On a personal level, those references are my preserved moments, each a small victory of discovery. For example, Emilie’s grandfather Albert Baker, a sailmaker’s son, published a literary newspaper in Portland, Maine before he and other likeminded printers founded the Boston Herald.
Albert Baker was a quiet man, a practical printer and compositor, who left few documentary traces. This reference to his work on the Portland Transcript was the first sign of his family’s literary future. (You can tell that I was excited to find it!) The fact occupies only a few lines in Emilie’s biography, but its reference note is a signpost, and I will return someday to find examples of his writing.
For the reader, reference notes can be little treasure maps. For example, one leads to a photograph that I didn’t include in the book, of Emilie Loring with John Fitzgerald Kennedy. Another takes you to to a wild story mentioned only parenthetically in the text: fellow author Mrs. Larz Anderson’s island encounter with a baroness–and possible murderess–who “strutted about in her silken underwear… with a pistol strapped on her thigh.”
Now underway is creation of a comprehensive index. I can’t wait to see it. This is a biography of Emilie Loring, but it is a broader history, too, encompassing the latter half of the nineteenth century and the first half of the twentieth. These are times we’ve imagined from school, books, and movies, now brought into focus as the context for Emilie Loring’s life: the Civil War, Reconstruction, Gay Nineties, World War I, Roaring Twenties, Great Depression, and World War II. It’s more social and literary history than it is political, and, of course, both fashion and gardening play their parts. I think people will be surprised when they scan the index and see all that it contains.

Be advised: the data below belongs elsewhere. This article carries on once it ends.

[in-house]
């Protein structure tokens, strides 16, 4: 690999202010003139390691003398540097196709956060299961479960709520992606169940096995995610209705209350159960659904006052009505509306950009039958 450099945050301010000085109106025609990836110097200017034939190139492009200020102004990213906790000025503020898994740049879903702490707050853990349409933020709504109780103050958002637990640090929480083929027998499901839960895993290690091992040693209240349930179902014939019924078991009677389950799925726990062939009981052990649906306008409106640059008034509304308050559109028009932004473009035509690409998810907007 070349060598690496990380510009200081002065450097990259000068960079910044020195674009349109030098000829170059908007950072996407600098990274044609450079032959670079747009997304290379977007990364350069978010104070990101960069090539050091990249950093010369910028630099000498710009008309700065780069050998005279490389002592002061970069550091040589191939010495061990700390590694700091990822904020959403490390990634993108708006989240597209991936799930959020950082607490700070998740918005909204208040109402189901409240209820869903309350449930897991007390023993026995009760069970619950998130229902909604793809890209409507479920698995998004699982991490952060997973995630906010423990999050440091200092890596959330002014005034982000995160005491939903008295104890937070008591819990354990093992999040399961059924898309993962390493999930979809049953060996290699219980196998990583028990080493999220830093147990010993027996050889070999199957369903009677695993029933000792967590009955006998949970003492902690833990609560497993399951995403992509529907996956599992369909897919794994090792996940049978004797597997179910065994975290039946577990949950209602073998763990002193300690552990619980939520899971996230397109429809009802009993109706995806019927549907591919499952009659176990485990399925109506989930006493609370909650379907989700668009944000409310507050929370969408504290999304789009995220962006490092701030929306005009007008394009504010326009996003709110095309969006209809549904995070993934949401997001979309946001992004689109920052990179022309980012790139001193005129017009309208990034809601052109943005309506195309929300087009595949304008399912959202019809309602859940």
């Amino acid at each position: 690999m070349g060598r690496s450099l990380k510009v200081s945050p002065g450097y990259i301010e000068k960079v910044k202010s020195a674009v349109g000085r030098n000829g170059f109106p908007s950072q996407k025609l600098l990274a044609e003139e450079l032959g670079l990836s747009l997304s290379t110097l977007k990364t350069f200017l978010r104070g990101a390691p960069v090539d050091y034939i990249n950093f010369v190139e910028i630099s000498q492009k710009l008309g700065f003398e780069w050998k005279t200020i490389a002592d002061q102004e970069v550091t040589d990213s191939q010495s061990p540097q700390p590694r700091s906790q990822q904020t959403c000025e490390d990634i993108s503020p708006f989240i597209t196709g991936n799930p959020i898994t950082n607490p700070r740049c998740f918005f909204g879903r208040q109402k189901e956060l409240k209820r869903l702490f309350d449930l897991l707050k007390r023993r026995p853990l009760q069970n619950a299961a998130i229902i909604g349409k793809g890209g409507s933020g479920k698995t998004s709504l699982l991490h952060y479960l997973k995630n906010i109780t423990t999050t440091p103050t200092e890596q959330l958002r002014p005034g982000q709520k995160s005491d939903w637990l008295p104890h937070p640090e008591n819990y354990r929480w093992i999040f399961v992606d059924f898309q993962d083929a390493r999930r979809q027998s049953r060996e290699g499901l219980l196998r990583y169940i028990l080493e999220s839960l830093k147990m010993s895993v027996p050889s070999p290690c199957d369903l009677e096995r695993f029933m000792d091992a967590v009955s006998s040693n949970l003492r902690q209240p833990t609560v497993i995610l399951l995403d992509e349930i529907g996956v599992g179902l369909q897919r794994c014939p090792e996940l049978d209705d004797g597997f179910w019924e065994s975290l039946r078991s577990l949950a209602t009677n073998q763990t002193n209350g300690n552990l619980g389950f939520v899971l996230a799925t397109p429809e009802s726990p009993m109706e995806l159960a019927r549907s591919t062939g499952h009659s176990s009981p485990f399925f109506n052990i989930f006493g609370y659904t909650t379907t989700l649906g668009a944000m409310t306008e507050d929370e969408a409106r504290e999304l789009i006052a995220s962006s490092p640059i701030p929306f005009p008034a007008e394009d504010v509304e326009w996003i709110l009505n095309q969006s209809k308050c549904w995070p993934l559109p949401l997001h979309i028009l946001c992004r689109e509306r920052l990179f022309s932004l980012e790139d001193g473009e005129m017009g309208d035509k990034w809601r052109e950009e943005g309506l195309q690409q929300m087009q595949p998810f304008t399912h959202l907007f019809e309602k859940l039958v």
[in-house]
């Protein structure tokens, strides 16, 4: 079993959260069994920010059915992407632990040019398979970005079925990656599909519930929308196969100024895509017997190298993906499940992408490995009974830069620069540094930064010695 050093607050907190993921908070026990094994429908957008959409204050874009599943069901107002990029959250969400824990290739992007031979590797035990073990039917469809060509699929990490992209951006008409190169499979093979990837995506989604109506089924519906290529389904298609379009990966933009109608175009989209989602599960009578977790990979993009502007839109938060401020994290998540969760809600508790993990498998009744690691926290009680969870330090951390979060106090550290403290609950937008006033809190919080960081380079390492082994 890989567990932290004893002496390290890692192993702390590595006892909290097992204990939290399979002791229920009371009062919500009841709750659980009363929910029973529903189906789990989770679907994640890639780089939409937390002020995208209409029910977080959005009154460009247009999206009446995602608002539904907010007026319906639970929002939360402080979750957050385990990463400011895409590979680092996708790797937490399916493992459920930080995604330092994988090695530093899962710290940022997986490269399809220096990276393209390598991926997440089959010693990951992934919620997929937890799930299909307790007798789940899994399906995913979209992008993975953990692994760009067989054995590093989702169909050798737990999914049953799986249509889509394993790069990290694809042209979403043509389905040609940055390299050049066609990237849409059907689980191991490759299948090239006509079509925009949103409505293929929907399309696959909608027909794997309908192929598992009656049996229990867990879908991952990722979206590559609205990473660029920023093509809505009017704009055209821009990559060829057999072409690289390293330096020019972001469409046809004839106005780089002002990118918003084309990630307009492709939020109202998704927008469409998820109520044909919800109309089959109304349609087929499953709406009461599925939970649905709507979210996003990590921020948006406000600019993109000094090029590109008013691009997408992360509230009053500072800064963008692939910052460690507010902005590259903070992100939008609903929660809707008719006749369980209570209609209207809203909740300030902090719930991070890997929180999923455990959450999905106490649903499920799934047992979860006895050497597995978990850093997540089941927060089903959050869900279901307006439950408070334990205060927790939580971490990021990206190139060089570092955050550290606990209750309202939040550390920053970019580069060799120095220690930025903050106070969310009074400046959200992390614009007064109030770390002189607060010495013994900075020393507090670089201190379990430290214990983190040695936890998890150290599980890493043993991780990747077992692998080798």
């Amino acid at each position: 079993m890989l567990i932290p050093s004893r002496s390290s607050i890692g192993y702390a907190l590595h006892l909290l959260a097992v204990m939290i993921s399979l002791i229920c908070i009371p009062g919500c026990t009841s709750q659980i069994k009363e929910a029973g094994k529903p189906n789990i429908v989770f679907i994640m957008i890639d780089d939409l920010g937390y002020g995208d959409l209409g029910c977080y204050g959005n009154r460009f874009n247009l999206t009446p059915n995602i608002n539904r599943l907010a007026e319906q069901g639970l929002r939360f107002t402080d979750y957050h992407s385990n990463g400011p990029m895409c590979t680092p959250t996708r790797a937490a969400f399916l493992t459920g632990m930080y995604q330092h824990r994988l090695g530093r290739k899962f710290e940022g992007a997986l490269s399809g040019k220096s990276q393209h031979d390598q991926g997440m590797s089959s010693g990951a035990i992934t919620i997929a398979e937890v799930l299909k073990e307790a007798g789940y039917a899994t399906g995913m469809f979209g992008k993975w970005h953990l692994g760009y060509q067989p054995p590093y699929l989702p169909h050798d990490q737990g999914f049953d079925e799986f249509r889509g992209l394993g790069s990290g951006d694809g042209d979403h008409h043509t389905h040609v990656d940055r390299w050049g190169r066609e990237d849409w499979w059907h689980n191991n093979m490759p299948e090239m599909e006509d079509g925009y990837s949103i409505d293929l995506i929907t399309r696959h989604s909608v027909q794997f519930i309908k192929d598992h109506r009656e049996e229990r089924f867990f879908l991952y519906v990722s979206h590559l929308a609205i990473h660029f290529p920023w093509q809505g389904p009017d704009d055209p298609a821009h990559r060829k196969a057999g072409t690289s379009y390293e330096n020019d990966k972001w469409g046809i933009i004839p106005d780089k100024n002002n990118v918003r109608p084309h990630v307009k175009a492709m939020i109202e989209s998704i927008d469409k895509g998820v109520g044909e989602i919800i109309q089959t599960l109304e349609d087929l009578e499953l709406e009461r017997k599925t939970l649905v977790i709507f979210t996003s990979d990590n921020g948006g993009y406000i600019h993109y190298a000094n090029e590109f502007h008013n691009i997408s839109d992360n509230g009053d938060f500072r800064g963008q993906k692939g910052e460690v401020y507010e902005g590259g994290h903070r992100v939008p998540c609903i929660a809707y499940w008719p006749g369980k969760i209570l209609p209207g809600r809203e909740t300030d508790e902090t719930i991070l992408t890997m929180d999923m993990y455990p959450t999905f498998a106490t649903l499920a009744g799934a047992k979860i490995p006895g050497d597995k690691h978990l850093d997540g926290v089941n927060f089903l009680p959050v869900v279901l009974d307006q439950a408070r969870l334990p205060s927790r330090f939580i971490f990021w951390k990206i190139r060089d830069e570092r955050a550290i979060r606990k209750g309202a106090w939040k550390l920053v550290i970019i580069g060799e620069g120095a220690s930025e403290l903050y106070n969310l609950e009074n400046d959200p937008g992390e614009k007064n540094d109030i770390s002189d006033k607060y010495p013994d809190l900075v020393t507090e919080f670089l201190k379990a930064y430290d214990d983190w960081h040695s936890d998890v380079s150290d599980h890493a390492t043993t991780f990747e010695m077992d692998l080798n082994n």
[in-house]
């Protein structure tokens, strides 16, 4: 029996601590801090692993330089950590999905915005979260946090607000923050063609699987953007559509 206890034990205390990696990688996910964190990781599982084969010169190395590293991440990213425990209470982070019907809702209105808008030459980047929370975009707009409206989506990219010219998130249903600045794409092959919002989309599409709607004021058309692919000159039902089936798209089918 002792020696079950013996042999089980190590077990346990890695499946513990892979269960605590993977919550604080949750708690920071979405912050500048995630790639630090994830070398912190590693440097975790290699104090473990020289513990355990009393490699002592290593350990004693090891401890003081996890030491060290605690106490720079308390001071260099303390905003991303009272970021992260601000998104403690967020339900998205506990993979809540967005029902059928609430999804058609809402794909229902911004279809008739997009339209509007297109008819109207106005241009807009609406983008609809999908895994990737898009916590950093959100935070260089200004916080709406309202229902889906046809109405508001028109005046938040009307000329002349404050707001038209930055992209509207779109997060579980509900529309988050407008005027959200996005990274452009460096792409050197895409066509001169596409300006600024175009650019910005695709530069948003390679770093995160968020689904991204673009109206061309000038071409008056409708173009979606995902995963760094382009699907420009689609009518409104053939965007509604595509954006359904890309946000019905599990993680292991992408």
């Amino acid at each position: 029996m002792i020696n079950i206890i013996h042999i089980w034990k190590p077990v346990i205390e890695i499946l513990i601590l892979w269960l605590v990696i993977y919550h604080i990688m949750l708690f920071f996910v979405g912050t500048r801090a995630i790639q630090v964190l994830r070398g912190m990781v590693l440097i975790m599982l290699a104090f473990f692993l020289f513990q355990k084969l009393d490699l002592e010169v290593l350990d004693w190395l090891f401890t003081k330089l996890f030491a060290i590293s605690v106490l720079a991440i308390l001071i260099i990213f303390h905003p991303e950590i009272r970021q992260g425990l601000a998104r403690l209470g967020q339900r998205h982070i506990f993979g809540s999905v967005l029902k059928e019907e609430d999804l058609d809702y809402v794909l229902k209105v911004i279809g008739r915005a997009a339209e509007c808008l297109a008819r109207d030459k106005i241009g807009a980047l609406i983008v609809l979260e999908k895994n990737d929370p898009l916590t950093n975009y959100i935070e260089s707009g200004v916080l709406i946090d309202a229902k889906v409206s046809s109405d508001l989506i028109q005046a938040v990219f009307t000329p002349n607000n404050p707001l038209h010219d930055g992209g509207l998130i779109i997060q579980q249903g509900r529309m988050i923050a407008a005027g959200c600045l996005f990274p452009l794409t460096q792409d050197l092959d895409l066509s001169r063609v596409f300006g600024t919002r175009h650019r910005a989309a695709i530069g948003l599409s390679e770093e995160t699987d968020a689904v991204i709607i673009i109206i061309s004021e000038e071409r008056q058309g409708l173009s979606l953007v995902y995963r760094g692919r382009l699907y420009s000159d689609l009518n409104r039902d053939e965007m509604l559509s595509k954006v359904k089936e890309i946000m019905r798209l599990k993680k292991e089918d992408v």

How big is the book?
The trim size is 7.25″ x 9.5″, and there are 640 pages. Until I see it printed, I won’t know how thick it is, but we are using high-quality, lightweight, white paper. I’m holding my breath to see what the shipping charges will be.
The book will be offset printed, the traditional method that applies ink to plates that are pressed onto paper. The hard cover (still choosing the color) will be foil stamped with the title and my name, and it will be wrapped in an illustrated, full-color jacket.
It’s going to be a lovely book!
A big book always costs more to make, and the final cover price will likely be in the neighborhood of forty-five dollars. I promise you that it is worth that and more.
If you have already reserved your autographed copy from me at the $35 advance purchase price, you’re in good shape!
Since this is my birthday month, I’ll continue to accept reservations for copies at $35 through the end of October. Now is the time to lock in copies for your holiday gift list. Just go to the Menu at the top of any page on this website, and click on the link that says, “Pre-order Happy Landings.”